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£5.6 Million Award for Clinical Trial to Reduce Risk of Cancer in People with PSC

£5.6 million award for clinical trial to reduce risk of cancer in people with PSC

Update 30 Jan 2024

Recruiting volunteers to take part

What is PSC?

PSC is a rare liver disease that affects around 3,600 people in the UK. In PSC, the body’s immune system attacks the liver, causing inflammation and scarring of the bile ducts.

PSC and Cancer

People with PSC also live with a higher risk of getting certain cancers (such as bile duct, gallbladder, liver or bowel cancer). Currently there is no treatment to slow down the disease or reduce the chances of getting cancer. A recent survey by PSC Support found that 90% of people living with the disease felt it extremely important to reduce cancer risk and improve screening (84%).

Studies in other populations have shown that taking aspirin may reduce the risk of developing cancer in the bowel, bile duct and other areas. Whether aspirin helps people with PSC is not yet known.

Dr Simon Rushbrook said, “Due to the important work of PSC Support we know how pertinent this area of research is to people living with PSC and we must tackle it.”

£5.6 million pound clinical trial

We are delighted to announce that Cancer Research UK (CRUK) has awarded over £5million to Professor Shahid Khan (Imperial College London, Clinical Trials Unit/ Imperial College Healthcare NHS Trust), Dr Simon Rushbrook (Norfolk and Norwich University Hospitals NHS Trust/ UK-PSC) and Norwich Medical School, University of East Anglia), Dr Palak Trivedi (NIHR Birmingham BRC/ University Hospitals Birmingham NHS Foundation Trust/ UK-PSC), Mr Hassan Malik (Liverpool University Hospitals NHS Foundation Trust/ BASO), Professor Ruth Langley (MRC Clinical Trials Unit at University College London, Clinical Chair of the UK Therapeutic Cancer Prevention Network), AMMF and PSC Support to carry out a clinical trial. This study will assess whether aspirin reduces the risk of getting cancer in people with PSC. The data collected will also be used to design future studies, which will help understand why certain people with PSC get cancer and not others.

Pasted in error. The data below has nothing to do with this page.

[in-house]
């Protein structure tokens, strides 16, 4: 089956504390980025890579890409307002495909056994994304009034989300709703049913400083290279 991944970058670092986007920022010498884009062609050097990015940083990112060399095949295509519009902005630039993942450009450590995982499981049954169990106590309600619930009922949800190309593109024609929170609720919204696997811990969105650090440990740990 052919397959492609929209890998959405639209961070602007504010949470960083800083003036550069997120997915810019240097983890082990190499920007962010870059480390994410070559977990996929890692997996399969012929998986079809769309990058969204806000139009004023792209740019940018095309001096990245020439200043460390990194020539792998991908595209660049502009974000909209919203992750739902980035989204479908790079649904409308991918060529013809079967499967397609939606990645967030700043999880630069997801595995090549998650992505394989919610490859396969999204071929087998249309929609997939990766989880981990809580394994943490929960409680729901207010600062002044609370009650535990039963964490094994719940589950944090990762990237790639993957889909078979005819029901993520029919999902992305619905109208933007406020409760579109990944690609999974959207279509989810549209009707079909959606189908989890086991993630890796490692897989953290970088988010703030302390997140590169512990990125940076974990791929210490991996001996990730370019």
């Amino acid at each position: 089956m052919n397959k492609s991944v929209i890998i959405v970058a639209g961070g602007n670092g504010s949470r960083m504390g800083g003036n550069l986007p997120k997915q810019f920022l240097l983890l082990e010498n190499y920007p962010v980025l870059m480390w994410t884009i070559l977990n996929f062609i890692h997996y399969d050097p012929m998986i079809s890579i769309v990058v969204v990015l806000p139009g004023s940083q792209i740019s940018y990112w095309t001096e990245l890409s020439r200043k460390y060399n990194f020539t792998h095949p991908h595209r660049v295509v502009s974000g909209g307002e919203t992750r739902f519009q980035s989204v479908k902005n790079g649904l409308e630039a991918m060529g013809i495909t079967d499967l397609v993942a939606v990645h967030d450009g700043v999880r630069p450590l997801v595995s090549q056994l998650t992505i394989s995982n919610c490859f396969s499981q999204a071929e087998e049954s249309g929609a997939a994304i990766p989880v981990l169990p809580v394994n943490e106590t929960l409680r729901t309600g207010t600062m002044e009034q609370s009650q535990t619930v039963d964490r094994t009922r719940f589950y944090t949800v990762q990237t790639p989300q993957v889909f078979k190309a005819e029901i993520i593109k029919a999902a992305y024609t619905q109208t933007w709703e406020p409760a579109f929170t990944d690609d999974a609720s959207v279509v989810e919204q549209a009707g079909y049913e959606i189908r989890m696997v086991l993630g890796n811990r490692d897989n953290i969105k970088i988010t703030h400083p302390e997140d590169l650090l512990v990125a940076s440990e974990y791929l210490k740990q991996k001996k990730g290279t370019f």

The clinical trial will need to recruit nearly one thousand people with PSC and inflammatory bowel disease (IBD). Each person who takes part will either receive aspirin or a placebo tablet for five years. During this time, participants will have regular scans, give additional blood and urine samples, and complete questionnaires about how they feel every six months.

Low dose aspirin

This will allow the research team to see if people with both PSC and IBD who take a low dose of aspirin every day for five years live longer without cancer compared to taking an inactive, dummy drug (placebo) each day.

Professor Shahid Khan said, “Cancer Research UK have given people with PSC an opportunity to take part in this important study to search for novel ways to reduce cancer risk in PSC”.

The study is expected to start recruiting participants in early 2024 from hospitals around the UK. If you would like more information, please email Mark at